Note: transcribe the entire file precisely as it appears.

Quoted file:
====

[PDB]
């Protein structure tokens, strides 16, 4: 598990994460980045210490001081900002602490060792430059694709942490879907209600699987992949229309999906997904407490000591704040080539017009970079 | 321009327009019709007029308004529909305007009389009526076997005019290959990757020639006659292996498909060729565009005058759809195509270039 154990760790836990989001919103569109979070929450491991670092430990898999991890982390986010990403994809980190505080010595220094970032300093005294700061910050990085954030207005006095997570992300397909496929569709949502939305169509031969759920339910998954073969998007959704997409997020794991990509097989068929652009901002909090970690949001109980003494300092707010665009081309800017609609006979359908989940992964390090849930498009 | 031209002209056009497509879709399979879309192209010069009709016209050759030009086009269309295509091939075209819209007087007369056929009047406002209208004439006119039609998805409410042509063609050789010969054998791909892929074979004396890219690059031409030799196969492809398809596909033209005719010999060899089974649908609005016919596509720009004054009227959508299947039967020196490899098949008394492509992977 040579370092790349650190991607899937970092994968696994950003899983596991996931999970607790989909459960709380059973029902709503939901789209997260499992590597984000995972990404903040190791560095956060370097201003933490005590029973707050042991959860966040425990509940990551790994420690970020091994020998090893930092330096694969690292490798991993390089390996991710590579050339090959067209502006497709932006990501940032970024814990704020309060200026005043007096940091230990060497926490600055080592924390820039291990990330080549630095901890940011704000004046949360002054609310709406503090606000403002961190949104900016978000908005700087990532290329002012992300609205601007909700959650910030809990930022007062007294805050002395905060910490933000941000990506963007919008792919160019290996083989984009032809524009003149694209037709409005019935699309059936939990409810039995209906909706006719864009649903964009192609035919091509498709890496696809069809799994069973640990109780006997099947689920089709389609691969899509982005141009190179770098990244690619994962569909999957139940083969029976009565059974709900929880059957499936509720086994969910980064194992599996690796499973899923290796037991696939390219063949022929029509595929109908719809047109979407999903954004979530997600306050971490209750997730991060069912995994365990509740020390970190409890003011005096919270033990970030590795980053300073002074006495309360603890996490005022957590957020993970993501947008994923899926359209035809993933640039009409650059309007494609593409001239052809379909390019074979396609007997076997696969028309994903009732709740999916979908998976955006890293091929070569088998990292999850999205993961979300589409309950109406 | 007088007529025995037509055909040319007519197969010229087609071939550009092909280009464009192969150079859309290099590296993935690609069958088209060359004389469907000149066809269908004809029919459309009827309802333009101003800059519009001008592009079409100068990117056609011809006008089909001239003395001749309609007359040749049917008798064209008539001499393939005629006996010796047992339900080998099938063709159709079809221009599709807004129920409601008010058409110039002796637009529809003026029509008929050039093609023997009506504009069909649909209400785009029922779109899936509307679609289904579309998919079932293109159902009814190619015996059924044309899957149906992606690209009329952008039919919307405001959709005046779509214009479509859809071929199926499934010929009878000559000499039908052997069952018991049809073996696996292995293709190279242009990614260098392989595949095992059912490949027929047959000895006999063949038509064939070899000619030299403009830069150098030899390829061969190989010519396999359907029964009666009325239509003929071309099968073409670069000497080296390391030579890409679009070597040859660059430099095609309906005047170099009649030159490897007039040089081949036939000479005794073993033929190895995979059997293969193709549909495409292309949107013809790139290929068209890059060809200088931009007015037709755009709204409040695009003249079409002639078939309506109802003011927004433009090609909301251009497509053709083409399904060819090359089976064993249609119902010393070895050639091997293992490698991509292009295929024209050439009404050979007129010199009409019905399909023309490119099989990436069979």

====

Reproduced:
[PDB]
């Protein structure tokens, strides 16, 4: 598990994460980045210490001081900002602490060792430059694709942490879907209600699987992949229309999906997904407490000591704040080539017009970079 | 321009327009019709007029308004529909305007009389009526076997005019290959990757020639006659292996498909060729565009005058759809195509270039 154990760790836990989001919103569109979070929450491991670092430990898999991890982390986010990403994809980190505080010595220094970032300093005294700061910050990085954030207005006095997570992300397909496929569709949502939305169509031969759920339910998954073969998007959704997409997020794991990509097989068929652009901002909090970690949001109980003494300092707010665009081309800017609609006979359908989940992964390090849930498009 | 031209002209056009497509879709399979879309192209010069009709016209050759030009086009269309295509091939075209819209007087007369056929009047406002209208004439006119039609998805409410042509063609050789010969054998791909892929074979004396890219690059031409030799196969492809398809596909033209005719010999060899089974649908609005016919596509720009004054009227959508299947039967020196490899098949008394492509992977 040579370092790349650190991607899937970092994968696994950003899983596991996931999970607790989909459960709380059973029902709503939901789209997260499992590597984000995972990404903040190791560095956060370097201003933490005590029973707050042991959860966040425990509940990551790994420690970020091994020998090893930092330096694969690292490798991993390089390996991710590579050339090959067209502006497709932006990501940032970024814990704020309060200026005043007096940091230990060497926490600055080592924390820039291990990330080549630095901890940011704000004046949360002054609310709406503090606000403002961190949104900016978000908005700087990532290329002012992300609205601007909700959650910030809990930022007062007294805050002395905060910490933000941000990506963007919008792919160019290996083989984009032809524009003149694209037709409005019935699309059936939990409810039995209906909706006719864009649903964009192609035919091509498709890496696809069809799994069973640990109780006997099947689920089709389609691969899509982005141009190179770098990244690619994962569909999957139940083969029976009565059974709900929880059957499936509720086994969910980064194992599996690796499973899923290796037991696939390219063949022929029509595929109908719809047109979407999903954004979530997600306050971490209750997730991060069912995994365990509740020390970190409890003011005096919270033990970030590795980053300073002074006495309360603890996490005022957590957020993970993501947008994923899926359209035809993933640039009409650059309007494609593409001239052809379909390019074979396609007997076997696969028309994903009732709740999916979908998976955006890293091929070569088998990292999850999205993961979300589409309950109406 | 007088007529025995037509055909040319007519197969010229087609071939550009092909280009464009192969150079859309290099590296993935690609069958088209060359004389469907000149066809269908004809029919459309009827309802333009101003800059519009001008592009079409100068990117056609011809006008089909001239003395001749309609007359040749049917008798064209008539001499393939005629006996010796047992339900080998099938063709159709079809221009599709807004129920409601008010058409110039002796637009529809003026029509008929050039093609023997009506504009069909649909209400785009029922779109899936509307679609289904579309998919079932293109159902009814190619015996059924044309899957149906992606690209009329952008039919919307405001959709005046779509214009479509859809071929199926499934010929009878000559000499039908052997069952018991049809073996696996292995293709190279242009990614260098392989595949095992059912490949027929047959000895006999063949038509064939070899000619030299403009830069150098030899390829061969190989010519396999359907029964009666009325239509003929071309099968073409670069000497080296390391030579890409679009070597040859660059430099095609309906005047170099009649030159490897007039040089081949036939000479005794073993033929190895995979059997293969193709549909495409292309949107013809790139290929068209890059060809200088931009007015037709755009709204409040695009003249079409002639078939309506109802003011927004433009090609909301251009497509053709083409399904060819090359089976064993249609119902010393070895050639091997293992490698991509292009295929024209050439009404050979007129010199009409019905399909023309490119099989990436069979």